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chapter Versceldest son, (at least of Mary) the carpenter. This must have been his second attempt at Nazareth, as it agrees not, in point of time or circumstance, with that recorded by Luke*. We x. i will now return to Matthew's history—' And
when he had called unto him his twelve disciples, he gave them power against unclean spirits, to cast them out. (Notwithstanding this power, they were not able to do it. Vide ch. xvii. v. 19.) And to heal all manner of sickness, and all manner of disease. Now the names of the twelve apostles are these: the first Simon, who is called Peter,' &c. (Among these he names Lebbes whose sirname was Thaddeus. Mark mentions him under the name of Thaddeus. Luke neither in his gospel or the Acts, mentions such a name.: but instead of it, he in both mentions Judas the brother of James; who, in course, must be the son of Alpheus. That St. Matthew should not know, or remember, the names of his associates, is improbable. That St. Luke should be misinformed in so material a circumstance, reflects not only some disgrace upon himself, (Vide the introduction to his gospel) but upon his authority. Who, he fays, ' from
* the beginning, were eye-witnesses, and mini
* sters of the word.') These twelve Jesus sent forth, and commanded them, saying—Go not into the way of the Gentiles: and into any city of the Samaritans enter ye not; but go rather
* Vide page 16, 17.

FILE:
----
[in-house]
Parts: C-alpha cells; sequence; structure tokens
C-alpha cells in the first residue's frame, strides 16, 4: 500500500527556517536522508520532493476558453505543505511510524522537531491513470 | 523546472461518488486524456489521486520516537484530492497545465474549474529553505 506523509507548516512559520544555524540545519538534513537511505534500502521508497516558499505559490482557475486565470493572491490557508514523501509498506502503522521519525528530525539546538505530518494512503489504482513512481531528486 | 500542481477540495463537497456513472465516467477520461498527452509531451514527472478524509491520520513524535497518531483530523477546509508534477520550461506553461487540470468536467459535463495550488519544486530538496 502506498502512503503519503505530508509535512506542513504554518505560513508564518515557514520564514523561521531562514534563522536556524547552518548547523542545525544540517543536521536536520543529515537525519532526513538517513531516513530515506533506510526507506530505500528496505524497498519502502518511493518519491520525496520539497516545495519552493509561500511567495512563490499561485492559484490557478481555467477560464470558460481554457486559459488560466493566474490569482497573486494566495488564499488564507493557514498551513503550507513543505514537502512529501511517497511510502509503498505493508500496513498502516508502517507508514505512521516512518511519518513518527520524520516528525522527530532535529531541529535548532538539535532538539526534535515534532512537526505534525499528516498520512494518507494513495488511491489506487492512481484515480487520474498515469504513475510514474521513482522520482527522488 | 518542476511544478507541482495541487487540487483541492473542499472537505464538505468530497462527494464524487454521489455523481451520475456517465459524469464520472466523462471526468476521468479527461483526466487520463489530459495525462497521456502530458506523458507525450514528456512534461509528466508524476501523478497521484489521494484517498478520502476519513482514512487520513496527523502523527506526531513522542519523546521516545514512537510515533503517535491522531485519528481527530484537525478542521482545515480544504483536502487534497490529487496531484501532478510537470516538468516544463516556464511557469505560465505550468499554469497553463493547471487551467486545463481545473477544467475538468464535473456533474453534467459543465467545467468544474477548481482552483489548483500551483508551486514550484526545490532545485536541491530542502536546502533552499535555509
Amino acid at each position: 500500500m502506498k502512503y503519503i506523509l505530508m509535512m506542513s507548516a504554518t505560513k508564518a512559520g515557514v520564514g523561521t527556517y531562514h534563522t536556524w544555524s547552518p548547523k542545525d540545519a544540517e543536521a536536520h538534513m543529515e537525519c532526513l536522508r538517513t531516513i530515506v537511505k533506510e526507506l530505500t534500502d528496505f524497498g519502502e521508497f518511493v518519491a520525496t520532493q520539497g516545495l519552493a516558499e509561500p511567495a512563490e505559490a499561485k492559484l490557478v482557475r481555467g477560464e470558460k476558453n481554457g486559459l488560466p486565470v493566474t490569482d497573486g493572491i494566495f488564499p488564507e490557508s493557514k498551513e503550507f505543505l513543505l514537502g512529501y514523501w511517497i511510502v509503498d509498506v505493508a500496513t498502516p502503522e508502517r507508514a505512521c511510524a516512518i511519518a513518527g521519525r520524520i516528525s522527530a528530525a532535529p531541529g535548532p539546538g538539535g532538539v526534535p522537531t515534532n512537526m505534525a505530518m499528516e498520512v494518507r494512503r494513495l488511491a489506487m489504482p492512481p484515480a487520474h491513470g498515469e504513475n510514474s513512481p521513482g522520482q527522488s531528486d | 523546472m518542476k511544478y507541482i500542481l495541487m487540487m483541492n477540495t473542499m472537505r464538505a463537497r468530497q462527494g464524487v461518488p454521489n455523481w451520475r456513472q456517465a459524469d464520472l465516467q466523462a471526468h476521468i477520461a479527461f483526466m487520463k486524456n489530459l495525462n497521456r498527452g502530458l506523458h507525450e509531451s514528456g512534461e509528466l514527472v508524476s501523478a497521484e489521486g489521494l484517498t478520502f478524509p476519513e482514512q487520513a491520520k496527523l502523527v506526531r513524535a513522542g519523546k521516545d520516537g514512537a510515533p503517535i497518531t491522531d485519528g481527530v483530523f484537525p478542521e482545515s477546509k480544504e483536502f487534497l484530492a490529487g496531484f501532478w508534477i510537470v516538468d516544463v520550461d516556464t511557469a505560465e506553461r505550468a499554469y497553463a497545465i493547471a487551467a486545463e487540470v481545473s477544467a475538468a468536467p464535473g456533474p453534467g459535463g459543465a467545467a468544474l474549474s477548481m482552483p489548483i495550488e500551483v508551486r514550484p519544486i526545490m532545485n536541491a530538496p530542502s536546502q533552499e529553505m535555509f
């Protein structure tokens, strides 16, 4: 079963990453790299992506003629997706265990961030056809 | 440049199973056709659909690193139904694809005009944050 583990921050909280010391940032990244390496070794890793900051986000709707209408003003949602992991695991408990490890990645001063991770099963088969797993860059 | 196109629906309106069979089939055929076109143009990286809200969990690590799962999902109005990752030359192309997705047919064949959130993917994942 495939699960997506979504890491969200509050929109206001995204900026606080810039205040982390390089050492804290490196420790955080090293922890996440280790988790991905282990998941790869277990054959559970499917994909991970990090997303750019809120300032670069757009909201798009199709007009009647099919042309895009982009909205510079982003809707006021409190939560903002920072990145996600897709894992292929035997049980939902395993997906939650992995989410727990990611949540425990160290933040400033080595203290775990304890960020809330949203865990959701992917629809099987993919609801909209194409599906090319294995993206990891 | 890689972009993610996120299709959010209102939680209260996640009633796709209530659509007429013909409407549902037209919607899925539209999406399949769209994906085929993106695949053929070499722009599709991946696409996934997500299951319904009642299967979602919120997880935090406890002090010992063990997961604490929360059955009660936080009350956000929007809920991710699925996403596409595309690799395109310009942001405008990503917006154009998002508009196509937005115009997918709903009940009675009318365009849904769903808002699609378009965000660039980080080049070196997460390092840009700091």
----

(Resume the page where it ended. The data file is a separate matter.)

to to the lost sheep of the house of Israel. These instructions—are they not in the true spirit of Judaism? Why—go not into the way of the Gentiles? Why instruct not those of whom he had (ch. viii. v. n.) predicted salvation? And why not instruct the Samaritans? They at least came under the denomination of the lost sheep of the house of Israel. They were persuaded Mount Gerizim was the spot preferred by God; and had built a temple there. They admitted the Pentateuch, or five first books of Moses, where Christ is spoken of as a Prophet; but rejected the subsequent books, where he is described as a King. This latter belief and expectation, was so strongly impressed on the minds of the Jews in general, that most of them held Jesus in contempt when he made his appearance: and even his disciples expected, to the very last, that he would assume that character*. But as he did not intend to assume that character, or the power annexed to it, why withhold instruction from the Samaritans who were most likely to receive him as a prophet? Neither Mark or Luke mention these restrictions with respect to the Gentiles, or the Samaritans. John fays nothing of the twelve being instructed, or sent out to teach; but he, and he only informs us that Jesus himself led his disciples into Samaria: he gives us a long conversation between Jesus and a woman, at the well of Jacob near the city of Sy* Vide page .